Samoan choreographer dubbed 'Super Bowl's hidden M.V.P.'

Kansas City Chiefs quarterback Patrick Mahomes may have officially been named the best player at this month’s Superbowl. 

But a Samoan choreographer, Parris Goebel, was named by the New York Times as the Most Valuable Player at the event's half-time show.

The 28-year-old woman is no stranger to the international stage. She choreographed what she described as the assignment of her life for Jennifer Lopez but has worked with the pop star and many others for nearly a decade. 

The halftime show went for 13 minutes and broadcast to billions of people around the world. Goebel knew there was no room for error.

The New York Times interviewed her a week after the Superbowl while she was in New York for Fashion Week.

Lopez was the first big international artist to give Goebel a chance while she was still in New Zealand at 19-years-old.

"I really wanted to put together a great show, because if it wasn’t for her, I wouldn’t be where I am today. There was a lot of emotional depth in this job for me," she said.

Goebel said Lopez aimed to have as many Latino dancers as possible to make up the group of dancers that took the stage as soon as the San Francisco 49ers and Kansas City Chiefs left the field at the end of the second quarter.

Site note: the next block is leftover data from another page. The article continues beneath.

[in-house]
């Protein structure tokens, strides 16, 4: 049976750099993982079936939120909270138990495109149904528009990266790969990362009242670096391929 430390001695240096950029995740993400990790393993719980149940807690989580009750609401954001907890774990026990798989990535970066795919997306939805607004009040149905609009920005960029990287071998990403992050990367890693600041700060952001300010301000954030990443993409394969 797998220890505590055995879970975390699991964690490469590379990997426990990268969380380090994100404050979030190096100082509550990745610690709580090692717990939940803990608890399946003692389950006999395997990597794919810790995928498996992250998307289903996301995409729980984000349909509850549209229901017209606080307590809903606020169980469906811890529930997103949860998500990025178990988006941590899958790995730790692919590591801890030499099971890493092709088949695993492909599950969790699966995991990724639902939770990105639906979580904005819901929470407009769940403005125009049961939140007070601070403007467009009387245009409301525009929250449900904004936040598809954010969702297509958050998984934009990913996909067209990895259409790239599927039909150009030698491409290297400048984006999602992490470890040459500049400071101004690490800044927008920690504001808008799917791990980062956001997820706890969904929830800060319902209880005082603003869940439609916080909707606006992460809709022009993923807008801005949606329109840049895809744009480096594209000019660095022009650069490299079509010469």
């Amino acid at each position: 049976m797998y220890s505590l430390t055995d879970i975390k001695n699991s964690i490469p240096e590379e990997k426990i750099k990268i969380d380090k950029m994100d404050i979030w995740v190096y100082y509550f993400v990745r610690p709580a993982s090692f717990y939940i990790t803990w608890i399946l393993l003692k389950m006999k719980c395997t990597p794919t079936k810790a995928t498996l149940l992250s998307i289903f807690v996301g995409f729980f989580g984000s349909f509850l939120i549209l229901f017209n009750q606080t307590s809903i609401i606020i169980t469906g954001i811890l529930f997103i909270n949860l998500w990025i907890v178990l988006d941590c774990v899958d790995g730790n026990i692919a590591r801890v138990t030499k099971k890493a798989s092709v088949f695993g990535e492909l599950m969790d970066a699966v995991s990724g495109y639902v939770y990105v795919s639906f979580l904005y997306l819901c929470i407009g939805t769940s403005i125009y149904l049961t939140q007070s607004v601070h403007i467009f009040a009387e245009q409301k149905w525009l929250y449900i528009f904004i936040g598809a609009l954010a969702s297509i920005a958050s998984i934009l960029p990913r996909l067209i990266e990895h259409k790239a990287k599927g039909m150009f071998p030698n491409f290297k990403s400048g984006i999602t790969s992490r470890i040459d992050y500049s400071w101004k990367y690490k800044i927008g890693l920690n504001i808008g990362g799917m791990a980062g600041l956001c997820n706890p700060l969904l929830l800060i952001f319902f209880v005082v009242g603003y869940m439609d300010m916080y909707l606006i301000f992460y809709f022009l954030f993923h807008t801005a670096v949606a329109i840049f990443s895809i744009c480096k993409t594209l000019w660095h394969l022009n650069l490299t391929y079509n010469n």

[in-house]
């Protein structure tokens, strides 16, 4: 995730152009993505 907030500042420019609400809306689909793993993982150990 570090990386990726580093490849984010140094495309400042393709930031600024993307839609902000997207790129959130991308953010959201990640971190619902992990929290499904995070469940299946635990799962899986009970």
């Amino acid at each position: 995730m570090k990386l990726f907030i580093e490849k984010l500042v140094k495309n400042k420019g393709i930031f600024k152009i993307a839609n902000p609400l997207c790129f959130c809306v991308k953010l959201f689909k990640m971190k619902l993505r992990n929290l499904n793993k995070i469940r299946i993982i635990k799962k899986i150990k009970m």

A lot of collaborative effort went into the selection process but in the end, she called them her dream team.

Another Samoan dancer, Lance Savali, was part of their number. 

"Mic drops" have become performers' preferred dramatic exit, but Savali is known for his mic catch; he effortlessly caught her lob of the mic from centre-stage during the heat of their show.

Goebel said preparations for the show started three months before the Super Bowl:

"We began in New York with a really small team. We got to the meat of the show when we started training in Miami. By then we had about 20 guys and 20 girls, and we’d do six days on, then a day off, nine-hour days.

"The halftime stage is put together in five minutes. The show lasts for around 13 minutes, with Shakira and J. Lo getting around 6 minutes each. There are endless moving parts, and it’s lightning-fast."

Even a month from the event and with a good idea of what they wanted to achieve, much was still being improvised, she told the Times.

Asked about Lopez's performance at Superbowl, Goebel said people may have not have appreciated the degree of athleticism it required. 

"I’m sure people 'know' that, but I don’t know if they 'know know' that," she said.

"She could do the choreography straight away, but you have to build your stamina to make it look easy. She makes it look so effortless, it just shows you that she’s a true entertainer.

"Every time our dancers would run it, it’s at one hundred percent. You’re performing, you’re pushing your body. They get sore, they had injuries, all of the things that athletes also experience."

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